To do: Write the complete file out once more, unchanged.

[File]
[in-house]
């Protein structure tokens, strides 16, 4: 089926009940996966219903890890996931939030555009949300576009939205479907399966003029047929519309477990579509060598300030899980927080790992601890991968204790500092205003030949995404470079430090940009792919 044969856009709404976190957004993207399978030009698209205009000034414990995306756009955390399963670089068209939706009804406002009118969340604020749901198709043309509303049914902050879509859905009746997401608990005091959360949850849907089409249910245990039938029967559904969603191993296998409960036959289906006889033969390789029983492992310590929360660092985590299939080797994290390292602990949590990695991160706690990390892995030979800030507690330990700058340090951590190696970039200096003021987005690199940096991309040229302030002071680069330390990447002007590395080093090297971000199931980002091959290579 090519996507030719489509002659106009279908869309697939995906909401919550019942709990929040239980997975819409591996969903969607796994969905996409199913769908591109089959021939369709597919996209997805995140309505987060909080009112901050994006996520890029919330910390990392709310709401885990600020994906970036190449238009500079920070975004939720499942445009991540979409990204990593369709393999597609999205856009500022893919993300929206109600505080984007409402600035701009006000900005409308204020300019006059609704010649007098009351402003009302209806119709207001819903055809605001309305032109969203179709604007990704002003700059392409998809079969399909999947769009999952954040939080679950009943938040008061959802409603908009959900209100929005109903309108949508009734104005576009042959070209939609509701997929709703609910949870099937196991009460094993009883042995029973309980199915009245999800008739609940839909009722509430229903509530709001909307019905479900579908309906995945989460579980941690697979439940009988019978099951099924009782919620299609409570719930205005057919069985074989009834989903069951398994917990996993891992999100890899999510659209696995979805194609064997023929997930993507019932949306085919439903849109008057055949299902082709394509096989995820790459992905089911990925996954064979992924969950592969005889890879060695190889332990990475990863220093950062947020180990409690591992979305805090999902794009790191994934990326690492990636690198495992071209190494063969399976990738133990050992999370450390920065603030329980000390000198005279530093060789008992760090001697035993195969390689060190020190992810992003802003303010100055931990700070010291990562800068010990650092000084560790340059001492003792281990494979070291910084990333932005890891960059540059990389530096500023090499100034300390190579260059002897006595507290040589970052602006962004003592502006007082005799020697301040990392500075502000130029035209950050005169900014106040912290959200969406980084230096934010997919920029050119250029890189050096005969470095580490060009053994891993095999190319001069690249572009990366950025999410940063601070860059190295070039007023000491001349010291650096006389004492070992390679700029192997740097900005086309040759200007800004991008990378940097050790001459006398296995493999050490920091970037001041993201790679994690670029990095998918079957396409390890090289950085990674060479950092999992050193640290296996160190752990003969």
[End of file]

[in-house]
């Protein structure tokens, strides 16, 4: 089926009940996966219903890890996931939030555009949300576009939205479907399966003029047929519309477990579509060598300030899980927080790992601890991968204790500092205003030949995404470079430090940009792919 044969856009709404976190957004993207399978030009698209205009000034414990995306756009955390399963670089068209939706009804406002009118969340604020749901198709043309509303049914902050879509859905009746997401608990005091959360949850849907089409249910245990039938029967559904969603191993296998409960036959289906006889033969390789029983492992310590929360660092985590299939080797994290390292602990949590990695991160706690990390892995030979800030507690330990700058340090951590190696970039200096003021987005690199940096991309040229302030002071680069330390990447002007590395080093090297971000199931980002091959290579 090519996507030719489509002659106009279908869309697939995906909401919550019942709990929040239980997975819409591996969903969607796994969905996409199913769908591109089959021939369709597919996209997805995140309505987060909080009112901050994006996520890029919330910390990392709310709401885990600020994906970036190449238009500079920070975004939720499942445009991540979409990204990593369709393999597609999205856009500022893919993300929206109600505080984007409402600035701009006000900005409308204020300019006059609704010649007098009351402003009302209806119709207001819903055809605001309305032109969203179709604007990704002003700059392409998809079969399909999947769009999952954040939080679950009943938040008061959802409603908009959900209100929005109903309108949508009734104005576009042959070209939609509701997929709703609910949870099937196991009460094993009883042995029973309980199915009245999800008739609940839909009722509430229903509530709001909307019905479900579908309906995945989460579980941690697979439940009988019978099951099924009782919620299609409570719930205005057919069985074989009834989903069951398994917990996993891992999100890899999510659209696995979805194609064997023929997930993507019932949306085919439903849109008057055949299902082709394509096989995820790459992905089911990925996954064979992924969950592969005889890879060695190889332990990475990863220093950062947020180990409690591992979305805090999902794009790191994934990326690492990636690198495992071209190494063969399976990738133990050992999370450390920065603030329980000390000198005279530093060789008992760090001697035993195969390689060190020190992810992003802003303010100055931990700070010291990562800068010990650092000084560790340059001492003792281990494979070291910084990333932005890891960059540059990389530096500023090499100034300390190579260059002897006595507290040589970052602006962004003592502006007082005799020697301040990392500075502000130029035209950050005169900014106040912290959200969406980084230096934010997919920029050119250029890189050096005969470095580490060009053994891993095999190319001069690249572009990366950025999410940063601070860059190295070039007023000491001349010291650096006389004492070992390679700029192997740097900005086309040759200007800004991008990378940097050790001459006398296995493999050490920091970037001041993201790679994690670029990095998918079957396409390890090289950085990674060479950092999992050193640290296996160190752990003969």